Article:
07:24 GMT06 August 2020
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    Iran has indicated its displeasure over New Delhi’s imprecise reaction to US sanctions. While the Foreign Ministry maintains that US sanctions would have no impact on bilateral trade with Iran, the petroleum minister this week said that crude imports from Iran would depend on "requirements."

    Iran has indicated that it will shelve all privileges extended to India in bilateral trade, including payments in rupees, if the Indian government cuts back on oil imports from the country after US sanctions kick in on November 4.

    Iran is India's third-largest oil supplier and accounted for approximately 10 percent of India's total crude purchases last year.

    READ MORE: India Should Continue Importing Iranian Crude Despite US Sanctions — Analysts

    "If India were to replace Iran with countries like Saudi Arabia, Russia, Iraq, US and others for the 10 percent of its oil demand then it may have to revert to dollar-denominated imports which mean higher CAD and deprivation of all other privileges Iran has offered to India," Iran's deputy ambassador to India, Massoud Rezvanian Rahaghi, said while speaking at a seminar in New Delhi. 

    Rahaghi said that Iran has so far done its best to ensure the security of its oil supply to India and offered flexibility through longer-term credits and discounted prices as well as oil payments in rupees, and insurance coverage for oil shipments that facilitate bilateral trade and significantly increase Indian exports to Iran.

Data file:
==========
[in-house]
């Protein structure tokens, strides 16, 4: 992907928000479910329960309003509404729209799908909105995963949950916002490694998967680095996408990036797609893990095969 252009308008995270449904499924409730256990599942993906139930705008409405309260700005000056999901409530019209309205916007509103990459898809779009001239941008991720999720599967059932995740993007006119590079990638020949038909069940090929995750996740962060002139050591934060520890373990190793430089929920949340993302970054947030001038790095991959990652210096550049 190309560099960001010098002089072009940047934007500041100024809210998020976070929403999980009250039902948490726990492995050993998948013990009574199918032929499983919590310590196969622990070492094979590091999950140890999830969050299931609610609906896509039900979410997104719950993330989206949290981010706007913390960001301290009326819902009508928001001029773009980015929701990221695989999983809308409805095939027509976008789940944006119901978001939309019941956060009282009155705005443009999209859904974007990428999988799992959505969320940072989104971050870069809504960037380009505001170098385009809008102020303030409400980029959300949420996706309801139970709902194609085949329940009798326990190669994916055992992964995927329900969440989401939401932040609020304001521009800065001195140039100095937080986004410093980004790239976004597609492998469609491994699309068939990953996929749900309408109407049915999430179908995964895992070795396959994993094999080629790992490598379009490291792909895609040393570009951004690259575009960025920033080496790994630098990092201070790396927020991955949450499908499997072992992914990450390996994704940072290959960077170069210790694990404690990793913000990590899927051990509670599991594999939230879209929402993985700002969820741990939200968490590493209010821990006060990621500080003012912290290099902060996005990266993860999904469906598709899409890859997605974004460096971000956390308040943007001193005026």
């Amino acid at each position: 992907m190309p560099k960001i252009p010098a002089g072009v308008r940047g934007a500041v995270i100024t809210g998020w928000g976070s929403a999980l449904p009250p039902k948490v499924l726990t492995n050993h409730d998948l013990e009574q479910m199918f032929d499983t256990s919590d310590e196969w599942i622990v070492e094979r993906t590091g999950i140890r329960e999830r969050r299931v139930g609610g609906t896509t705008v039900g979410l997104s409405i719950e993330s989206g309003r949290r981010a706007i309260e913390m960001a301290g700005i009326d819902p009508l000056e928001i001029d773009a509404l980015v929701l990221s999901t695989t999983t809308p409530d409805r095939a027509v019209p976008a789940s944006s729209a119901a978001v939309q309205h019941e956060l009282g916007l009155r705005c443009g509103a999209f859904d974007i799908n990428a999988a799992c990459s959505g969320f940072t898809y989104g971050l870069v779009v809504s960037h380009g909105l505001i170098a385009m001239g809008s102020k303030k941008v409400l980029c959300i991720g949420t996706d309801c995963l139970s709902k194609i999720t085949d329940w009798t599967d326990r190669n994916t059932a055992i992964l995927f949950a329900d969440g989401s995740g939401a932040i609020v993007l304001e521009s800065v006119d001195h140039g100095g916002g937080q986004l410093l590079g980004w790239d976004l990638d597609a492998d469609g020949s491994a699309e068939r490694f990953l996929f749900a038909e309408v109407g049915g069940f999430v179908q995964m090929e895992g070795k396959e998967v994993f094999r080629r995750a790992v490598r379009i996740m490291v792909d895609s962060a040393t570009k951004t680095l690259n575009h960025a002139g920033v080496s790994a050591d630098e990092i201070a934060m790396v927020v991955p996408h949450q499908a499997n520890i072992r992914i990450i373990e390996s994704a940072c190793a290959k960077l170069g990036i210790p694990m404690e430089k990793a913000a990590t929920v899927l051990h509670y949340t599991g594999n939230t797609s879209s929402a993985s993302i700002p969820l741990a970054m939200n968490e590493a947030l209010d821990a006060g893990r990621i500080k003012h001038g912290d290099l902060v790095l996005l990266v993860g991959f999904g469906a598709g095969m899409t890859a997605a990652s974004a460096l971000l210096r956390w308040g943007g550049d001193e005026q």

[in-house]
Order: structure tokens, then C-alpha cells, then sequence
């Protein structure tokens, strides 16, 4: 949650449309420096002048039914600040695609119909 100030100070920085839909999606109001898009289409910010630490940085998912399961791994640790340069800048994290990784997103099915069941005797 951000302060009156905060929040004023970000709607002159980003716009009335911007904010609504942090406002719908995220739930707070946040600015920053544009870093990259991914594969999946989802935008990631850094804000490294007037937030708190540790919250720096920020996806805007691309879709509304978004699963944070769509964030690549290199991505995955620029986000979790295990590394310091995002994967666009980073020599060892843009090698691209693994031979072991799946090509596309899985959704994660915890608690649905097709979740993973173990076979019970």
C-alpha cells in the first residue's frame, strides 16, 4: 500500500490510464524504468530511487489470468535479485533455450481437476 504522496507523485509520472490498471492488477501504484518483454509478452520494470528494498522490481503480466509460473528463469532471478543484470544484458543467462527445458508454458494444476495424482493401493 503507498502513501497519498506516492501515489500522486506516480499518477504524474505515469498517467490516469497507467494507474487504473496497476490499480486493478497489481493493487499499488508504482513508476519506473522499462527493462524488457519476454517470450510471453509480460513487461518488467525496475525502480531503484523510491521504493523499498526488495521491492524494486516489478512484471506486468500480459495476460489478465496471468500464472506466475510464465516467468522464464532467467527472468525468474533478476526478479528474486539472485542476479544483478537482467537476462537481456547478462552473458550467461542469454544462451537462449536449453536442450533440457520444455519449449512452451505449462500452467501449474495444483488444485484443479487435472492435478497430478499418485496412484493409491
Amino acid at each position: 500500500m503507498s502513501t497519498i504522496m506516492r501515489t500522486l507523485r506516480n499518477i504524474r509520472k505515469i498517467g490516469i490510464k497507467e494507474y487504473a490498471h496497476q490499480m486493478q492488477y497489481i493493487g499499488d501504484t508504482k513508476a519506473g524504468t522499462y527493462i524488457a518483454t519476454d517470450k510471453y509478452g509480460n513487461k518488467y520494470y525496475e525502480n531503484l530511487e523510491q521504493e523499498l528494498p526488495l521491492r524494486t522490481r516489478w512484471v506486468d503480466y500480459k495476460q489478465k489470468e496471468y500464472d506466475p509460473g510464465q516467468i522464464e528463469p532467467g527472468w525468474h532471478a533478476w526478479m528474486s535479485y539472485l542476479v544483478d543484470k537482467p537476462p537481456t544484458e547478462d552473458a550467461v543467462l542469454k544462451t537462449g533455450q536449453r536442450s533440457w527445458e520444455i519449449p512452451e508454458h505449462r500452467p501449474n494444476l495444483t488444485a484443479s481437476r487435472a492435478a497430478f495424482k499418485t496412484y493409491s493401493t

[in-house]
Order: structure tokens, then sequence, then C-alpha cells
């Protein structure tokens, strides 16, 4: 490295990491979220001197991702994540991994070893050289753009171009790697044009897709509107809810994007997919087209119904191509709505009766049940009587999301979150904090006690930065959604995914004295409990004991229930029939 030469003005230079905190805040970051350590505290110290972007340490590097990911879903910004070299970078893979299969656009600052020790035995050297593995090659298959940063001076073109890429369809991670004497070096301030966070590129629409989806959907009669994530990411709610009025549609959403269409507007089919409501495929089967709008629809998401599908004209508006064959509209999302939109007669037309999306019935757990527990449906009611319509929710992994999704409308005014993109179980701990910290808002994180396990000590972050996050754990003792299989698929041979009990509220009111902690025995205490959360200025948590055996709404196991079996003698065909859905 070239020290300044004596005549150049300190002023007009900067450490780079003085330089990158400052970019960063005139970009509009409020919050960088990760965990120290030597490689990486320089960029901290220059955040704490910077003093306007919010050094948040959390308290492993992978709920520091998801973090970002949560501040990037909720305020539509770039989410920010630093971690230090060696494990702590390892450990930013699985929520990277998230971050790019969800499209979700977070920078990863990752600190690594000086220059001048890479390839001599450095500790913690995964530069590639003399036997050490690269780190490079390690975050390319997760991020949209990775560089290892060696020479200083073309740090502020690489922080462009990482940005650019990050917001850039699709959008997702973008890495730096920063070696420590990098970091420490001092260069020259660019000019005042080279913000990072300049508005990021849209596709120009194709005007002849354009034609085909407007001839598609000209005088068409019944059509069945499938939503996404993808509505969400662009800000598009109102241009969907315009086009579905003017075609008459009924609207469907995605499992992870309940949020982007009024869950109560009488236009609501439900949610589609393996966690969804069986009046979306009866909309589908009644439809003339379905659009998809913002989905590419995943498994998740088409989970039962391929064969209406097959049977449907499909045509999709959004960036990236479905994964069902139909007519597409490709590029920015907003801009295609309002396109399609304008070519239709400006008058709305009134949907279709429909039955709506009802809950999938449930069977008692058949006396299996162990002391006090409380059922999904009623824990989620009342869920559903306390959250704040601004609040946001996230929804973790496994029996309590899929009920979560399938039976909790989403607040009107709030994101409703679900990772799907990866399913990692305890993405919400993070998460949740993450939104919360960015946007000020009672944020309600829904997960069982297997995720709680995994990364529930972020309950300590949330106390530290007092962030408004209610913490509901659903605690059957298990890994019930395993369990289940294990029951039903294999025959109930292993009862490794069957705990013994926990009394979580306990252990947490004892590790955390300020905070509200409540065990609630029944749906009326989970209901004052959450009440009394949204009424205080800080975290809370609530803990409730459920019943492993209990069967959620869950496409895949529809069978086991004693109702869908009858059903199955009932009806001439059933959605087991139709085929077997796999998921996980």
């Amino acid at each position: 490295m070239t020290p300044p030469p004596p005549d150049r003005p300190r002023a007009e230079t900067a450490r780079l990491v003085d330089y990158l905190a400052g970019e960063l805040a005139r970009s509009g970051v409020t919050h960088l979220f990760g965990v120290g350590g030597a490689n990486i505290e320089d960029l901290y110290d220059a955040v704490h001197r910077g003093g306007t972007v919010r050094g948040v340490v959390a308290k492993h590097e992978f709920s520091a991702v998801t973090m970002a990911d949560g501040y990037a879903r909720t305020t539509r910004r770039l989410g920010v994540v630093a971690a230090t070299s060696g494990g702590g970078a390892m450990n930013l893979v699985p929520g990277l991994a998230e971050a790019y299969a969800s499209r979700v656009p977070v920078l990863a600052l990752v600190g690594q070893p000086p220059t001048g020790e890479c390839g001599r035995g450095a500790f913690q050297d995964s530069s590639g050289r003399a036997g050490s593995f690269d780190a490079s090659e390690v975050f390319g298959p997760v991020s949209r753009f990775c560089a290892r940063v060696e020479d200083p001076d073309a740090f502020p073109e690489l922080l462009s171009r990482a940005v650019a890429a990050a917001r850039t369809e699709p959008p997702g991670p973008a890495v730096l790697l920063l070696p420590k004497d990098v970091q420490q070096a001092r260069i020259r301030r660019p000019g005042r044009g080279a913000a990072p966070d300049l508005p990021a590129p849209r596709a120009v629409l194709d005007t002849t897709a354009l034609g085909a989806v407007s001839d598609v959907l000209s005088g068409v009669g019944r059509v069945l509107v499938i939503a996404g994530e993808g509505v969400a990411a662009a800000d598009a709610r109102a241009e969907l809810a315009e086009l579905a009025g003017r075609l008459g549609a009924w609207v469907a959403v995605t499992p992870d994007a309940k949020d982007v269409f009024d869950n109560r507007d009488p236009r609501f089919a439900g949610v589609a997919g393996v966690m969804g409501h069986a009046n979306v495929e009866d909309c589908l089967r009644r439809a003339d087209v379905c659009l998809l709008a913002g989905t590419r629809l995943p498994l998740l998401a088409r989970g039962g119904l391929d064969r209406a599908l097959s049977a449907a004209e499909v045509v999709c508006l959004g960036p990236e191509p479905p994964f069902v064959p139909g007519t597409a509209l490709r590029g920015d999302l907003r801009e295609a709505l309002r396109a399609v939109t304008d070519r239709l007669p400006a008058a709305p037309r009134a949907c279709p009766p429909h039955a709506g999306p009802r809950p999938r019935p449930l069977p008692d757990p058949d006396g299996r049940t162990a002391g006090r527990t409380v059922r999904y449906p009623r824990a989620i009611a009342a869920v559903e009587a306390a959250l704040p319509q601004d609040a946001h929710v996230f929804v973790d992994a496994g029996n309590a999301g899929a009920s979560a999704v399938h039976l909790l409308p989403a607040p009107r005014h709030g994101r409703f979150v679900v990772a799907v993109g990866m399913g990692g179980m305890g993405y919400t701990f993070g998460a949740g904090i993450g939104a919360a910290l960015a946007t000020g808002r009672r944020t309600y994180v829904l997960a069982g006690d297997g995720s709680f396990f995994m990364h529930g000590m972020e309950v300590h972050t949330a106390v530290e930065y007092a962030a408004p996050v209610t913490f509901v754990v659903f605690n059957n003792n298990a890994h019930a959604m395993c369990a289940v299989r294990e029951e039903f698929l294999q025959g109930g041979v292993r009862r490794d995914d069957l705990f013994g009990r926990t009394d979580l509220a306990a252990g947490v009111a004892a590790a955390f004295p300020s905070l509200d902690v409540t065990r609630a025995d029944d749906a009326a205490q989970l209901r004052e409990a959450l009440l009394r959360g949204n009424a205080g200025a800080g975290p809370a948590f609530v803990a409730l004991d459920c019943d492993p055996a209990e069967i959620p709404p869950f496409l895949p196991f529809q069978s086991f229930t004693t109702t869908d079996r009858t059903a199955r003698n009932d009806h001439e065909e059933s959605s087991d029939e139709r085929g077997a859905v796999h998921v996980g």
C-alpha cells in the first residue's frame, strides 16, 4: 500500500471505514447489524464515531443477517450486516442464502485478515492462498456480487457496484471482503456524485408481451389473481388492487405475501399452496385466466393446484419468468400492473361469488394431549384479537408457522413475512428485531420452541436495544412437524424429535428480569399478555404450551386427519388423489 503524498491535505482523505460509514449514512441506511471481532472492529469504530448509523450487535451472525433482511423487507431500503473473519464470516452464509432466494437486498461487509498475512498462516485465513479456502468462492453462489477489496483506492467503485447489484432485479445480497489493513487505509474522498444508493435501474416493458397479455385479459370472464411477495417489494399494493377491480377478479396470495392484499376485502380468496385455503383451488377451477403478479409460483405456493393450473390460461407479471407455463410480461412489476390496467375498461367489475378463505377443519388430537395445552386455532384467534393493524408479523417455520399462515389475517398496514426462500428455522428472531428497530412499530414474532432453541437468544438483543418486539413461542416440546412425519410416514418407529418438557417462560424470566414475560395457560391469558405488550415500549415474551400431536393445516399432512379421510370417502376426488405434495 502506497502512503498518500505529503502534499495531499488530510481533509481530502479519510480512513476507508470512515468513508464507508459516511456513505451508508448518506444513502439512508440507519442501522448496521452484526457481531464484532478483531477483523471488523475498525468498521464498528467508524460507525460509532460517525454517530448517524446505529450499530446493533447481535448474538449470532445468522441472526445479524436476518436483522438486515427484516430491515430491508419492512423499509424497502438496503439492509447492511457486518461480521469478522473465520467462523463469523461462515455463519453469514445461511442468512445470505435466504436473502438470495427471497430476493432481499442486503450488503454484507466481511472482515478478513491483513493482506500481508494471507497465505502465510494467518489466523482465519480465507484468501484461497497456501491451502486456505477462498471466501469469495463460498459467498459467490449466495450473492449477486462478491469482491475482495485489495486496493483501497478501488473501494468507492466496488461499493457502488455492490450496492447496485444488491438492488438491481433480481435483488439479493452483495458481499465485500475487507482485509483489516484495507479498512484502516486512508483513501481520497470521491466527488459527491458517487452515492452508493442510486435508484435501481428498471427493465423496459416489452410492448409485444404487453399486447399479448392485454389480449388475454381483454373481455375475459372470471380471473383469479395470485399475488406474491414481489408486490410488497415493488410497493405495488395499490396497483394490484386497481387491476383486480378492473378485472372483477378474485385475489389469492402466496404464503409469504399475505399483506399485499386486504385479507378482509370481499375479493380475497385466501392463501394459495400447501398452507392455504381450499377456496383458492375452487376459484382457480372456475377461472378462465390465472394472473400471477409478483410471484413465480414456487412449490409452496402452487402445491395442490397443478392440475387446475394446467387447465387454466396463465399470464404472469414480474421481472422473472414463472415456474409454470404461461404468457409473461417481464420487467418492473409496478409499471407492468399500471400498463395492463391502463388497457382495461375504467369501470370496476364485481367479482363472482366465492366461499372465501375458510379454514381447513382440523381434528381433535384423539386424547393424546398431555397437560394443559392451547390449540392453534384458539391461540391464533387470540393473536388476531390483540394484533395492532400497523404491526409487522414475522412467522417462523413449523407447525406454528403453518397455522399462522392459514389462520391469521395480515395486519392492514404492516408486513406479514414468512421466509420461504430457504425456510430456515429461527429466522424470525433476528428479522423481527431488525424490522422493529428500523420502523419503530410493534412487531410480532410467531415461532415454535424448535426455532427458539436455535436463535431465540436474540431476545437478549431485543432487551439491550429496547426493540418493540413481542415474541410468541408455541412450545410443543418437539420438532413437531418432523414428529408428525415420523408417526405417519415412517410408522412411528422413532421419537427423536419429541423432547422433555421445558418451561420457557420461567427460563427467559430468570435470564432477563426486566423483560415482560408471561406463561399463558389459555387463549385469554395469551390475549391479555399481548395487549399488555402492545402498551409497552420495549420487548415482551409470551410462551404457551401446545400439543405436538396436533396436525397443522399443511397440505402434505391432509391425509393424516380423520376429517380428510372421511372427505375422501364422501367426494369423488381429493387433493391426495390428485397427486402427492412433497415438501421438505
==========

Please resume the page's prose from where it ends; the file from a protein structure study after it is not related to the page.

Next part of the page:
The envoy's statement is being seen as a strong indication of Iran's displeasure over New Delhi's mixed reaction to US sanctions. While the minister of external affairs, Sushma Swaraj, had categorically said earlier this year that India would not follow any country-specific sanctions and would continue its trade with Iran, Minister of Petroleum and Natural Gas Dharmendra Pradhan recently stated that the country's requirement would be the deciding factor for oil imports from Iran.  

    Meanwhile, the Iranian envoy Massoud Rezvanian Rahaghi has also expressed unhappiness over the tardy progress in the Chabahar project, which New Delhi considers a gateway to Central Asia and Afghanistan.

    READ MORE: India to Open Chabahar Port by 2019 Despite US Sanctions on Iran

     "It's unfortunate that Indian investment promises for the expansion of Chabahar port and its connectivity projects have not been accomplished so far, and it is expected that India takes immediately necessary measures in this regard if its cooperation and engagement in Chabahar port is really of strategic nature," the Iranian diplomat said.


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